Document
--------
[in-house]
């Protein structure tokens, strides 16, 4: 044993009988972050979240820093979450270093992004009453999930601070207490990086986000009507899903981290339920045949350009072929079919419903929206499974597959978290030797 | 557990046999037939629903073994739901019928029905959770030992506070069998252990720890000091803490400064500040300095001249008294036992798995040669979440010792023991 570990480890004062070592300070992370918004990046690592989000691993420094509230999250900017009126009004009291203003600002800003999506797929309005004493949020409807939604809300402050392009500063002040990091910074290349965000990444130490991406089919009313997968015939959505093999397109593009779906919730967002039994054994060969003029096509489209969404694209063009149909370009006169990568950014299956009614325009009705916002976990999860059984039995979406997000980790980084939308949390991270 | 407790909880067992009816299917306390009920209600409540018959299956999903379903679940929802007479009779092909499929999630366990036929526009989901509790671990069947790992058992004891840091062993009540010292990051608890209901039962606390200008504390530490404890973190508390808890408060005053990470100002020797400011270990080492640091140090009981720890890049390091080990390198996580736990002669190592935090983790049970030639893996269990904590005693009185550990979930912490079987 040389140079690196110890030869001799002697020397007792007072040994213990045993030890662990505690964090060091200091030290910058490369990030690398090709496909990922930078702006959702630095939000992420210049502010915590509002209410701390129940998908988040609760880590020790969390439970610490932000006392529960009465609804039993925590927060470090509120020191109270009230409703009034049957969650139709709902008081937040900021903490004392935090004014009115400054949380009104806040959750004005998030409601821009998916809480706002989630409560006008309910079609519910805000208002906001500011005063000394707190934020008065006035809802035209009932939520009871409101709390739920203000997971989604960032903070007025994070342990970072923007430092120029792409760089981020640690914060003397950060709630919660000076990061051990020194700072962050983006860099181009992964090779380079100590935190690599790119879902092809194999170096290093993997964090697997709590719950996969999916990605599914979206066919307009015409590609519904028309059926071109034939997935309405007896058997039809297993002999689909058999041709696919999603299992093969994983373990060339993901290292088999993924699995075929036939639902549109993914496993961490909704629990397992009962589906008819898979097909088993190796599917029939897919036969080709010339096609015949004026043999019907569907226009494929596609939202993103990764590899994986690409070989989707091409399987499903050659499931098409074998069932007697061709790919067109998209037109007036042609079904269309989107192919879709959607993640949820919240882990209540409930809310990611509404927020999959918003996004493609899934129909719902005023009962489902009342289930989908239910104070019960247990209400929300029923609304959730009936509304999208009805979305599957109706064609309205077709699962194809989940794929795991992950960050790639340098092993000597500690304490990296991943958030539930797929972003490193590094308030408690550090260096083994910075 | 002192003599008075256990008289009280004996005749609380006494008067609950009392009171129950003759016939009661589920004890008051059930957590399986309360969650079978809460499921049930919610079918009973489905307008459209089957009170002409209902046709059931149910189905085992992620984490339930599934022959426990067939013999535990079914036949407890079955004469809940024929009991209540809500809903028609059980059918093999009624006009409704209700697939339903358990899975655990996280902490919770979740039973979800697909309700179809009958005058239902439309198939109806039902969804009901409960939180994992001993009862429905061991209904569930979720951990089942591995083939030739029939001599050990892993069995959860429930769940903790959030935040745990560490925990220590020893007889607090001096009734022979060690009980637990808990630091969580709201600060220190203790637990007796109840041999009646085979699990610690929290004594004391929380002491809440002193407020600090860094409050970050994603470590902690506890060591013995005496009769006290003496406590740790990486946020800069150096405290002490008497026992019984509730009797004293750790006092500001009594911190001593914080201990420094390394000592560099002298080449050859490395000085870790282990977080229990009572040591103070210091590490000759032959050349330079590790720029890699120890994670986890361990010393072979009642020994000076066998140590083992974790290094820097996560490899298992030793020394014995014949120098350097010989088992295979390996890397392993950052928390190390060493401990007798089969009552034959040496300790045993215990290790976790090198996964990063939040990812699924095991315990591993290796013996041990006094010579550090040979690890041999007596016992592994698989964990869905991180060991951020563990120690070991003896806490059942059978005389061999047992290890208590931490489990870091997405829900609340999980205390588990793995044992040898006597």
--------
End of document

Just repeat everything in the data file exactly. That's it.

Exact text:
[in-house]
């Protein structure tokens, strides 16, 4: 044993009988972050979240820093979450270093992004009453999930601070207490990086986000009507899903981290339920045949350009072929079919419903929206499974597959978290030797 | 557990046999037939629903073994739901019928029905959770030992506070069998252990720890000091803490400064500040300095001249008294036992798995040669979440010792023991 570990480890004062070592300070992370918004990046690592989000691993420094509230999250900017009126009004009291203003600002800003999506797929309005004493949020409807939604809300402050392009500063002040990091910074290349965000990444130490991406089919009313997968015939959505093999397109593009779906919730967002039994054994060969003029096509489209969404694209063009149909370009006169990568950014299956009614325009009705916002976990999860059984039995979406997000980790980084939308949390991270 | 407790909880067992009816299917306390009920209600409540018959299956999903379903679940929802007479009779092909499929999630366990036929526009989901509790671990069947790992058992004891840091062993009540010292990051608890209901039962606390200008504390530490404890973190508390808890408060005053990470100002020797400011270990080492640091140090009981720890890049390091080990390198996580736990002669190592935090983790049970030639893996269990904590005693009185550990979930912490079987 040389140079690196110890030869001799002697020397007792007072040994213990045993030890662990505690964090060091200091030290910058490369990030690398090709496909990922930078702006959702630095939000992420210049502010915590509002209410701390129940998908988040609760880590020790969390439970610490932000006392529960009465609804039993925590927060470090509120020191109270009230409703009034049957969650139709709902008081937040900021903490004392935090004014009115400054949380009104806040959750004005998030409601821009998916809480706002989630409560006008309910079609519910805000208002906001500011005063000394707190934020008065006035809802035209009932939520009871409101709390739920203000997971989604960032903070007025994070342990970072923007430092120029792409760089981020640690914060003397950060709630919660000076990061051990020194700072962050983006860099181009992964090779380079100590935190690599790119879902092809194999170096290093993997964090697997709590719950996969999916990605599914979206066919307009015409590609519904028309059926071109034939997935309405007896058997039809297993002999689909058999041709696919999603299992093969994983373990060339993901290292088999993924699995075929036939639902549109993914496993961490909704629990397992009962589906008819898979097909088993190796599917029939897919036969080709010339096609015949004026043999019907569907226009494929596609939202993103990764590899994986690409070989989707091409399987499903050659499931098409074998069932007697061709790919067109998209037109007036042609079904269309989107192919879709959607993640949820919240882990209540409930809310990611509404927020999959918003996004493609899934129909719902005023009962489902009342289930989908239910104070019960247990209400929300029923609304959730009936509304999208009805979305599957109706064609309205077709699962194809989940794929795991992950960050790639340098092993000597500690304490990296991943958030539930797929972003490193590094308030408690550090260096083994910075 | 002192003599008075256990008289009280004996005749609380006494008067609950009392009171129950003759016939009661589920004890008051059930957590399986309360969650079978809460499921049930919610079918009973489905307008459209089957009170002409209902046709059931149910189905085992992620984490339930599934022959426990067939013999535990079914036949407890079955004469809940024929009991209540809500809903028609059980059918093999009624006009409704209700697939339903358990899975655990996280902490919770979740039973979800697909309700179809009958005058239902439309198939109806039902969804009901409960939180994992001993009862429905061991209904569930979720951990089942591995083939030739029939001599050990892993069995959860429930769940903790959030935040745990560490925990220590020893007889607090001096009734022979060690009980637990808990630091969580709201600060220190203790637990007796109840041999009646085979699990610690929290004594004391929380002491809440002193407020600090860094409050970050994603470590902690506890060591013995005496009769006290003496406590740790990486946020800069150096405290002490008497026992019984509730009797004293750790006092500001009594911190001593914080201990420094390394000592560099002298080449050859490395000085870790282990977080229990009572040591103070210091590490000759032959050349330079590790720029890699120890994670986890361990010393072979009642020994000076066998140590083992974790290094820097996560490899298992030793020394014995014949120098350097010989088992295979390996890397392993950052928390190390060493401990007798089969009552034959040496300790045993215990290790976790090198996964990063939040990812699924095991315990591993290796013996041990006094010579550090040979690890041999007596016992592994698989964990869905991180060991951020563990120690070991003896806490059942059978005389061999047992290890208590931490489990870091997405829900609340999980205390588990793995044992040898006597």